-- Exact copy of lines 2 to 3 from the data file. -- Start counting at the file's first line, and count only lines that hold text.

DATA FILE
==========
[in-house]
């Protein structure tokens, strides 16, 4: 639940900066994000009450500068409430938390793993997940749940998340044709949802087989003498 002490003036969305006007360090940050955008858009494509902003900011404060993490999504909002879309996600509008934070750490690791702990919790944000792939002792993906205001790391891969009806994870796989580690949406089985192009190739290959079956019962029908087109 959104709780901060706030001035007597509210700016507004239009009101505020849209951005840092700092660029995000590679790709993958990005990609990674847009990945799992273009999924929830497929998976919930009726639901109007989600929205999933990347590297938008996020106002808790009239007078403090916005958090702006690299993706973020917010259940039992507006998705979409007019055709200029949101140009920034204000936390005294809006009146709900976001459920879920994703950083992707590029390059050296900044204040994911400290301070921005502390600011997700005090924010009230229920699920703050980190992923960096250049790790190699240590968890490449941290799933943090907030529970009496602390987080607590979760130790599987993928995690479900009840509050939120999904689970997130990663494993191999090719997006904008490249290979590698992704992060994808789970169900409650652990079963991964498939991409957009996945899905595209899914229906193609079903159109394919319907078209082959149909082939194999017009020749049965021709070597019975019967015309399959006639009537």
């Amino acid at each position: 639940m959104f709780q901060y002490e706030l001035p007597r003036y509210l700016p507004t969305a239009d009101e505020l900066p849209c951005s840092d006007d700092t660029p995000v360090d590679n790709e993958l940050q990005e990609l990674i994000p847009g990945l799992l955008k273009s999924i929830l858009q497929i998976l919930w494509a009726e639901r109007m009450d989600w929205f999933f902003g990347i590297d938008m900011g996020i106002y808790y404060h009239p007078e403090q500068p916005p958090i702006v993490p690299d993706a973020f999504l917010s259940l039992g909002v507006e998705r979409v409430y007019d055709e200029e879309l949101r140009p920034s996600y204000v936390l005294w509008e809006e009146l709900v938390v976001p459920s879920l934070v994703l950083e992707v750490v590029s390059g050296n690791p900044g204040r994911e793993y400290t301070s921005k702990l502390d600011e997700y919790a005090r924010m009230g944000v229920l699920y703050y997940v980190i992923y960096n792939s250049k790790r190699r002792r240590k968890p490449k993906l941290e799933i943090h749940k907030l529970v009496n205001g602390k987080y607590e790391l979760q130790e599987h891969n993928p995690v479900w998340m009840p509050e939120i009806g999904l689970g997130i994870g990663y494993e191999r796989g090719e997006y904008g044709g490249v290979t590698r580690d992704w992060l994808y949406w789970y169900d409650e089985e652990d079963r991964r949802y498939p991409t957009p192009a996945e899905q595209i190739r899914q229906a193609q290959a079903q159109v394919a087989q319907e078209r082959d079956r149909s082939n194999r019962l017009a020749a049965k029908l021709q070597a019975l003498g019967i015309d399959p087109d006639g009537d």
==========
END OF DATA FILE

């Protein structure tokens, strides 16, 4: 639940900066994000009450500068409430938390793993997940749940998340044709949802087989003498 002490003036969305006007360090940050955008858009494509902003900011404060993490999504909002879309996600509008934070750490690791702990919790944000792939002792993906205001790391891969009806994870796989580690949406089985192009190739290959079956019962029908087109 959104709780901060706030001035007597509210700016507004239009009101505020849209951005840092700092660029995000590679790709993958990005990609990674847009990945799992273009999924929830497929998976919930009726639901109007989600929205999933990347590297938008996020106002808790009239007078403090916005958090702006690299993706973020917010259940039992507006998705979409007019055709200029949101140009920034204000936390005294809006009146709900976001459920879920994703950083992707590029390059050296900044204040994911400290301070921005502390600011997700005090924010009230229920699920703050980190992923960096250049790790190699240590968890490449941290799933943090907030529970009496602390987080607590979760130790599987993928995690479900009840509050939120999904689970997130990663494993191999090719997006904008490249290979590698992704992060994808789970169900409650652990079963991964498939991409957009996945899905595209899914229906193609079903159109394919319907078209082959149909082939194999017009020749049965021709070597019975019967015309399959006639009537």
């Amino acid at each position: 639940m959104f709780q901060y002490e706030l001035p007597r003036y509210l700016p507004t969305a239009d009101e505020l900066p849209c951005s840092d006007d700092t660029p995000v360090d590679n790709e993958l940050q990005e990609l990674i994000p847009g990945l799992l955008k273009s999924i929830l858009q497929i998976l919930w494509a009726e639901r109007m009450d989600w929205f999933f902003g990347i590297d938008m900011g996020i106002y808790y404060h009239p007078e403090q500068p916005p958090i702006v993490p690299d993706a973020f999504l917010s259940l039992g909002v507006e998705r979409v409430y007019d055709e200029e879309l949101r140009p920034s996600y204000v936390l005294w509008e809006e009146l709900v938390v976001p459920s879920l934070v994703l950083e992707v750490v590029s390059g050296n690791p900044g204040r994911e793993y400290t301070s921005k702990l502390d600011e997700y919790a005090r924010m009230g944000v229920l699920y703050y997940v980190i992923y960096n792939s250049k790790r190699r002792r240590k968890p490449k993906l941290e799933i943090h749940k907030l529970v009496n205001g602390k987080y607590e790391l979760q130790e599987h891969n993928p995690v479900w998340m009840p509050e939120i009806g999904l689970g997130i994870g990663y494993e191999r796989g090719e997006y904008g044709g490249v290979t590698r580690d992704w992060l994808y949406w789970y169900d409650e089985e652990d079963r991964r949802y498939p991409t957009p192009a996945e899905q595209i190739r899914q229906a193609q290959a079903q159109v394919a087989q319907e078209r082959d079956r149909s082939n194999r019962l017009a020749a049965k029908l021709q070597a019975l003498g019967i015309d399959p087109d006639g009537d």